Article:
Please use this identifier to cite or link to this item: http://buratest.brunel.ac.uk/handle/2438/13928
Title: Cytokine therapy-mediated neuroprotection in a Friedreich's ataxia mouse model
Authors: Kemp, KC
Cerminara, N
Hares, K
Redondo, J
Cook, AJ
Haynes, HR
Burton, BR
Pook, M
Apps, R
Scolding, NJ
Wilkins, A
Issue Date: 2016
Citation: Annals of neurology, (2016)
Abstract: Objectives: Friedreich's ataxia is a devastating neurological disease currently lacking any proven treatment. We studied the neuro-protective effects of the cytokines granulocyte-colony stimulating factor and stem cell factor in a humanised murine model of Friedreich's ataxia. Methods: Mice received monthly subcutaneous infusions of cytokines while also being assessed at monthly time points using an extensive range of behavioural motor performance tests. After 6 months of treatment, neurophysiological evaluation of both sensory and motor nerve conduction was performed. Subsequently, mice were sacrificed for mRNA, protein and histological analysis of the dorsal root ganglion, spinal cord and cerebellum. Results: Cytokine administration resulted in significant reversal of biochemical, neuropathological, neurophysiological and behavioural deficits associated with Friedreich's ataxia. Both granulocyte-colony stimulating factor and stem cell factor had pronounced effects on frataxin levels (the primary molecular defect in the pathogenesis of the disease), and on regulators of frataxin expression. Sustained improvements in motor coordination and locomotor activity were seen, even after onset of neurological symptoms. Treatment also restored the duration of sensory nerve compound potentials. Improvements in peripheral nerve conduction positively correlated with cytokine-induced increases in frataxin expression, providing a link between increases in frataxin and neurophysiological function. Abrogation of disease-related pathology was also evident, with reductions in inflammation/gliosis and increased neural stem cell numbers in areas of tissue injury. Interpretation: These experiments show that cytokines already clinically used in other conditions offer the prospect of a novel, rapidly translatable, disease-modifying and neuroprotective treatment for Friedreich's ataxia. This article is protected by copyright. All rights reserved.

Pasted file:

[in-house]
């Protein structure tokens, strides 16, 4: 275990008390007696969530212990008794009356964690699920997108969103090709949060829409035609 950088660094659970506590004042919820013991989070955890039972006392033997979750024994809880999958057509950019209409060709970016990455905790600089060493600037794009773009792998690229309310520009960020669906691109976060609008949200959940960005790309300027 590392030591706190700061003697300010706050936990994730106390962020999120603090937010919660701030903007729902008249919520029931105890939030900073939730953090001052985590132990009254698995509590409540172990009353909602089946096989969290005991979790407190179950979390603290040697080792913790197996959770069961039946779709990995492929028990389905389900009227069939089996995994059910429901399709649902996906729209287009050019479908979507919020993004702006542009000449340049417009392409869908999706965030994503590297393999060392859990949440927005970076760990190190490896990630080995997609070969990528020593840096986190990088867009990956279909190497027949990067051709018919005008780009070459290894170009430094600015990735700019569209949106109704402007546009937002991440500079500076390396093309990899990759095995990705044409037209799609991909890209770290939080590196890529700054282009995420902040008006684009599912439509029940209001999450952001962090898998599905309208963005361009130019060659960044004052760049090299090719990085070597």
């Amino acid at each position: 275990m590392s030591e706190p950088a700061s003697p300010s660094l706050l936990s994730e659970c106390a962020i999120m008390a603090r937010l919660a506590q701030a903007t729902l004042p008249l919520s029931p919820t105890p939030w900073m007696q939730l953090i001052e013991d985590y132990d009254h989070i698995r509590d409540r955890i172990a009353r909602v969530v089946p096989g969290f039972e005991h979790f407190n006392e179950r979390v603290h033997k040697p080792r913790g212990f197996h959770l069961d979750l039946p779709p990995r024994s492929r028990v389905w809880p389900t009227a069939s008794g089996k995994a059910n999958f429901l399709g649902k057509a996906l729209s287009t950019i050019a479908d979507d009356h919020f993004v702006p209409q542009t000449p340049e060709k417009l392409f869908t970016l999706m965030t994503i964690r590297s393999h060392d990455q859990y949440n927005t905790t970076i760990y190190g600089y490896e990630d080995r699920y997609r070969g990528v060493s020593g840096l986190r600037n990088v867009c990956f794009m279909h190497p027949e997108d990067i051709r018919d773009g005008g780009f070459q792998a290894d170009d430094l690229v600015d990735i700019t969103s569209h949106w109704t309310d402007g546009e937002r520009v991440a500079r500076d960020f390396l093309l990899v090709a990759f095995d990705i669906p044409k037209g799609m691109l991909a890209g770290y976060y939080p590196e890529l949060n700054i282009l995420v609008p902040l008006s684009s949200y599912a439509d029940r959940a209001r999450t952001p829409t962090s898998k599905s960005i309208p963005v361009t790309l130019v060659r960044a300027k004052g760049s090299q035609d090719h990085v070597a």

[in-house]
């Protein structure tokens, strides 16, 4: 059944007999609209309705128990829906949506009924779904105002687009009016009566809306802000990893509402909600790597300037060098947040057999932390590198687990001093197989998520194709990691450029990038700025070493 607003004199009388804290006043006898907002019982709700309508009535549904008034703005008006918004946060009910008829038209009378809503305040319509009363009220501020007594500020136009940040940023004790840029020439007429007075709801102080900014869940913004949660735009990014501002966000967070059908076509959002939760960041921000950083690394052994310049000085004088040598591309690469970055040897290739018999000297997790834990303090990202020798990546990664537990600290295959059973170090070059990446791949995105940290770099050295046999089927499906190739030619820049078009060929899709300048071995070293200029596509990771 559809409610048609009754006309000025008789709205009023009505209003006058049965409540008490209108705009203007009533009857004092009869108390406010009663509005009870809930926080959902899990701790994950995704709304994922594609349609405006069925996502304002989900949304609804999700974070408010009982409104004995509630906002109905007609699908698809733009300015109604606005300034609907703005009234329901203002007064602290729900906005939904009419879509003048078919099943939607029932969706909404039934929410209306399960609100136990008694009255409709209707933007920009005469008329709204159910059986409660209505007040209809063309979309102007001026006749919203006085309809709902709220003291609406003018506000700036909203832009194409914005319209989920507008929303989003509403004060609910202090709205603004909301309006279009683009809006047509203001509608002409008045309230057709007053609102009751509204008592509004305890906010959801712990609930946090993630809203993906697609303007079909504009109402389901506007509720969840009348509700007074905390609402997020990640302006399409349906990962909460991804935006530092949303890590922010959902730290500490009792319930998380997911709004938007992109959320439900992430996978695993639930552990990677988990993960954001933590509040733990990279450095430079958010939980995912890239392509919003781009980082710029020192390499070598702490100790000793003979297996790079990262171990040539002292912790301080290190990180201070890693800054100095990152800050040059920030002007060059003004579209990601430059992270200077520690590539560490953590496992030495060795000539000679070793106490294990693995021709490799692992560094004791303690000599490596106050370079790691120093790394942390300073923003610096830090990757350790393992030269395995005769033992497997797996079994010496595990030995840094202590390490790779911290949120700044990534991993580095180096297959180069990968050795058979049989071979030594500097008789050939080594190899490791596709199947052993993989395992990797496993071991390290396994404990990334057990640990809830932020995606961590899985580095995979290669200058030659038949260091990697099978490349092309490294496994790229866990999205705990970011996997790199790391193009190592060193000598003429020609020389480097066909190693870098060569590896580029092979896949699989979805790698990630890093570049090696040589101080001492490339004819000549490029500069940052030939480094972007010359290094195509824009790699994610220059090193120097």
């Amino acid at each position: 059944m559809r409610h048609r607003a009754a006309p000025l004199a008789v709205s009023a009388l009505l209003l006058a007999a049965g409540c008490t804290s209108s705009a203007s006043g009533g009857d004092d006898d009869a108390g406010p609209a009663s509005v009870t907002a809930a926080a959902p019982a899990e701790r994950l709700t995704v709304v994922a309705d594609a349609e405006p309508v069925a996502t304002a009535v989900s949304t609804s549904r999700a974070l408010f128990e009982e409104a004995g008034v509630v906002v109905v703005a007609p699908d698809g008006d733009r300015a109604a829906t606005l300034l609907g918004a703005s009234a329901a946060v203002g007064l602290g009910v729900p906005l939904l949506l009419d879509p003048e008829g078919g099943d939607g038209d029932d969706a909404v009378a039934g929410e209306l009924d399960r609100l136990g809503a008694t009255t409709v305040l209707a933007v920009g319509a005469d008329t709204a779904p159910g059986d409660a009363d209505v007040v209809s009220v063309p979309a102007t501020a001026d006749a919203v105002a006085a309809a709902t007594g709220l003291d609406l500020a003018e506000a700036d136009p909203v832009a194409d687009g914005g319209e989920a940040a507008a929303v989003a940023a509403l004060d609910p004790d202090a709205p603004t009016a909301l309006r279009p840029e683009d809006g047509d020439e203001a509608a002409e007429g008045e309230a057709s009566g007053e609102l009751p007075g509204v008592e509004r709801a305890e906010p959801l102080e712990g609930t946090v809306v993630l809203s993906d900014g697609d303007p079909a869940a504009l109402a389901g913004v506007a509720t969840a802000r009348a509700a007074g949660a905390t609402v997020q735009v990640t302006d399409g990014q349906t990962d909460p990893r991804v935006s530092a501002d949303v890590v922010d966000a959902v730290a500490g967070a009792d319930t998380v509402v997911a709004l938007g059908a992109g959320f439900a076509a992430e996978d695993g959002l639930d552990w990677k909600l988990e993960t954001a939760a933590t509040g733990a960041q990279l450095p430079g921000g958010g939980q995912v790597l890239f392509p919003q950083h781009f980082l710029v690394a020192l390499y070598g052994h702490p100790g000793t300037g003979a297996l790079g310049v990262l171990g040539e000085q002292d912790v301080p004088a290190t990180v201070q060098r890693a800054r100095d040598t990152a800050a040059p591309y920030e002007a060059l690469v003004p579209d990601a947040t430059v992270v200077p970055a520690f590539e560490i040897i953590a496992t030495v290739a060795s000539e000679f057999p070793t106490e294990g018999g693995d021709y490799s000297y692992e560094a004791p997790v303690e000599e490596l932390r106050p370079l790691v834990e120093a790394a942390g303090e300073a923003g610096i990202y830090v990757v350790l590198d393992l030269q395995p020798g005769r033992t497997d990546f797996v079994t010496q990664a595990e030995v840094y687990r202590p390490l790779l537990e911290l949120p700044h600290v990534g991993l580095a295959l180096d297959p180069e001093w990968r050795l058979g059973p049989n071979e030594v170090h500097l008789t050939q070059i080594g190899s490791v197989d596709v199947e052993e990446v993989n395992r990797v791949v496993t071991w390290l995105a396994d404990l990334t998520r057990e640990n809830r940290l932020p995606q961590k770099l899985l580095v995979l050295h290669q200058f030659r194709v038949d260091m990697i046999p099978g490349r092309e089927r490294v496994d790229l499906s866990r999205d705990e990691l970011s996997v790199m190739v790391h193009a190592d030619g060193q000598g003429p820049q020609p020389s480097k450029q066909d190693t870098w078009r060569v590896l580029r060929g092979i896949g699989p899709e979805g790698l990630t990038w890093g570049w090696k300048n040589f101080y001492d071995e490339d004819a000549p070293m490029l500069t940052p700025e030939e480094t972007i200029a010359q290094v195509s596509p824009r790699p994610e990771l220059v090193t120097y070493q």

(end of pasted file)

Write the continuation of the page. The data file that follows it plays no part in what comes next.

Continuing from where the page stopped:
URI: http://bura.brunel.ac.uk/handle/2438/13928
DOI: http://dx.doi.org/10.1002/ana.24846
ISSN: 0364-5134
Appears in Collections:Dept of Life Sciences Research Papers

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